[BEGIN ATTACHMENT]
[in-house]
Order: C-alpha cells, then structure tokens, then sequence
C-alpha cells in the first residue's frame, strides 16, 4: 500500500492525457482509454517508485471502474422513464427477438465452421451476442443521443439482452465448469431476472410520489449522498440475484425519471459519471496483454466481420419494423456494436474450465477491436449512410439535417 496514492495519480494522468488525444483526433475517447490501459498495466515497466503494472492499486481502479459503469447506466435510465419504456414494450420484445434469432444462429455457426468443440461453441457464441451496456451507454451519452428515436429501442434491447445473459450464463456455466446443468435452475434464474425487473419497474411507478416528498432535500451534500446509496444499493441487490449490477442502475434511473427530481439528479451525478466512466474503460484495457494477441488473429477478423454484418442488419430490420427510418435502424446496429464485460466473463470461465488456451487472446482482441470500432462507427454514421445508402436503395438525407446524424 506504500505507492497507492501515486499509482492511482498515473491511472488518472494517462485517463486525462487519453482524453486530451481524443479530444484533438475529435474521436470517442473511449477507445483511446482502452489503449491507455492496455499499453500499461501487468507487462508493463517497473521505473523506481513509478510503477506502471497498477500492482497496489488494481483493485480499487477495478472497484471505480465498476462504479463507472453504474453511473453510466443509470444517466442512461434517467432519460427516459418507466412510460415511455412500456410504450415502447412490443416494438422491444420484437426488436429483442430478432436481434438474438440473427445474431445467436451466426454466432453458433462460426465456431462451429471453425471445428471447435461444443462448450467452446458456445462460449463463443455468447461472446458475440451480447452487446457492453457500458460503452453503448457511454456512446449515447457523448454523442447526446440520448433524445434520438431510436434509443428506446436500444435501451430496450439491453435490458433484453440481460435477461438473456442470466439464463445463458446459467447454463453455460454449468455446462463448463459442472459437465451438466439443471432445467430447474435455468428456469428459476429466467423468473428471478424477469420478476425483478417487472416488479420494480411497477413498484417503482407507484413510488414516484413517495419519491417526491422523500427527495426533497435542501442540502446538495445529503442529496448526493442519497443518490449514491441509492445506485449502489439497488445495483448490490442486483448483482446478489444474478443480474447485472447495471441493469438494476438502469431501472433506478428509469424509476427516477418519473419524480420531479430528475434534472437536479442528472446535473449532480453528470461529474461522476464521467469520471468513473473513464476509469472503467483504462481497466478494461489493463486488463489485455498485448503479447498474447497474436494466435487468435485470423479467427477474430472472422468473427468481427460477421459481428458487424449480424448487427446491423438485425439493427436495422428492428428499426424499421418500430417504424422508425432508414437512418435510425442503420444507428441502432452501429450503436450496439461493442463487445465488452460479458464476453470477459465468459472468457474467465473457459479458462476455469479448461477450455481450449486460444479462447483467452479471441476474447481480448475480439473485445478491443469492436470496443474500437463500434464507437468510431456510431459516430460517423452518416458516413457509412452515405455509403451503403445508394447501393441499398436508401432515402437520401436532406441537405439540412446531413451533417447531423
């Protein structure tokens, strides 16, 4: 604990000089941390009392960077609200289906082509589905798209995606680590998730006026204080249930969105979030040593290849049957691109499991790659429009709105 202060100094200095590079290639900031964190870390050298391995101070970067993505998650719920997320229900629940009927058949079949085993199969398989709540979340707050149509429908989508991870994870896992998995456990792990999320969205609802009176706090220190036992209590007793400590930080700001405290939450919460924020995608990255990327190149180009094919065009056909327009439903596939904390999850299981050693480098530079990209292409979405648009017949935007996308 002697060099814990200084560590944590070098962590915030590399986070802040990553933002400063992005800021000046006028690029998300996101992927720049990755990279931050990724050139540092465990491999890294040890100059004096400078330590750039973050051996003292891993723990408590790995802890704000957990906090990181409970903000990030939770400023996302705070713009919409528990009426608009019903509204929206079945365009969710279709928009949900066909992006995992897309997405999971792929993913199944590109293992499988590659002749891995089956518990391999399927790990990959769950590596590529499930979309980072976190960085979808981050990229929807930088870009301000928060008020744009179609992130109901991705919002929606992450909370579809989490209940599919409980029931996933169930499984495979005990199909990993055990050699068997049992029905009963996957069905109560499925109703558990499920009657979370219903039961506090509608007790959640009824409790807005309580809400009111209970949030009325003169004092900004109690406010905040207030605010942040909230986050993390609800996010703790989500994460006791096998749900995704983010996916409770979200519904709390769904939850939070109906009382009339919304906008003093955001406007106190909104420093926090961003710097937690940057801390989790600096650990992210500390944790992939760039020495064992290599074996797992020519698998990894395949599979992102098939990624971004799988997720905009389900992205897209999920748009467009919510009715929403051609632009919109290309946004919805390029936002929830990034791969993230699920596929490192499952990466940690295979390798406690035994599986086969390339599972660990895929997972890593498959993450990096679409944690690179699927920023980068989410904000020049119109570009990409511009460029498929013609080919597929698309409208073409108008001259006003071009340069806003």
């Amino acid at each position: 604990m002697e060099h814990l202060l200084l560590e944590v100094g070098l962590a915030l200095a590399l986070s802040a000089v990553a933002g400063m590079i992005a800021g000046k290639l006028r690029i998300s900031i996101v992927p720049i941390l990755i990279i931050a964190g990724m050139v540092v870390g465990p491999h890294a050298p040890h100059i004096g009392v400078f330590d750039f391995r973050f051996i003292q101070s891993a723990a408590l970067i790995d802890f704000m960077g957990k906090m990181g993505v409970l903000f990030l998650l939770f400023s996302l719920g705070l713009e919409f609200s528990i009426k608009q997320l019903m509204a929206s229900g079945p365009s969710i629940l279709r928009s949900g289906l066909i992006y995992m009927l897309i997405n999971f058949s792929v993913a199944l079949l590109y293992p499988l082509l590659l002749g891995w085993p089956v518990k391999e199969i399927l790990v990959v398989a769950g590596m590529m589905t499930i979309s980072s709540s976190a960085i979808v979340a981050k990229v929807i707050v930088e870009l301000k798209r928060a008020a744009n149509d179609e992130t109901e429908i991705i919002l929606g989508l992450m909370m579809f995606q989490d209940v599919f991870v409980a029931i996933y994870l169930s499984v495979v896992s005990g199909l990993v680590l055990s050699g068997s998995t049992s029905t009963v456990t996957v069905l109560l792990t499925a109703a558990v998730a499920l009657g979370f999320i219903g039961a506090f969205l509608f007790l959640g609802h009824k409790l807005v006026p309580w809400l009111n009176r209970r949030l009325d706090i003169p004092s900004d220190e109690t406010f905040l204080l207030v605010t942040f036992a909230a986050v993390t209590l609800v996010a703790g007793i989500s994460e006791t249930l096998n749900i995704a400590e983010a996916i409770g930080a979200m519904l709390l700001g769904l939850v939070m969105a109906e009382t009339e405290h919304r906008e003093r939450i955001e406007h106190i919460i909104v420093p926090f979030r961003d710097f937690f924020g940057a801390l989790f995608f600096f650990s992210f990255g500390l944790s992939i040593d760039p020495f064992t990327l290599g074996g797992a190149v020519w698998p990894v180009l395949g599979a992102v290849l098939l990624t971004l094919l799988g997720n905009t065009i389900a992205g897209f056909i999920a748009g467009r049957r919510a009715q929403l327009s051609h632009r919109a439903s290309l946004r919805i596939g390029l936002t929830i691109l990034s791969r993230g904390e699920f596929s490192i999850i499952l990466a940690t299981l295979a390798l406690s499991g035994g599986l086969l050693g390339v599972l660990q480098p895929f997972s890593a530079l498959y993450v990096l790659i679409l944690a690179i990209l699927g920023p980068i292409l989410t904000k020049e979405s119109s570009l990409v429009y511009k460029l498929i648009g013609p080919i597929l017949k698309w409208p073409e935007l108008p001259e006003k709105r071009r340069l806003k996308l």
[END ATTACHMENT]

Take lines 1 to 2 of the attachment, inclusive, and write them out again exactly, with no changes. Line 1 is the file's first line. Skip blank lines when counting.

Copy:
[in-house]
Order: C-alpha cells, then structure tokens, then sequence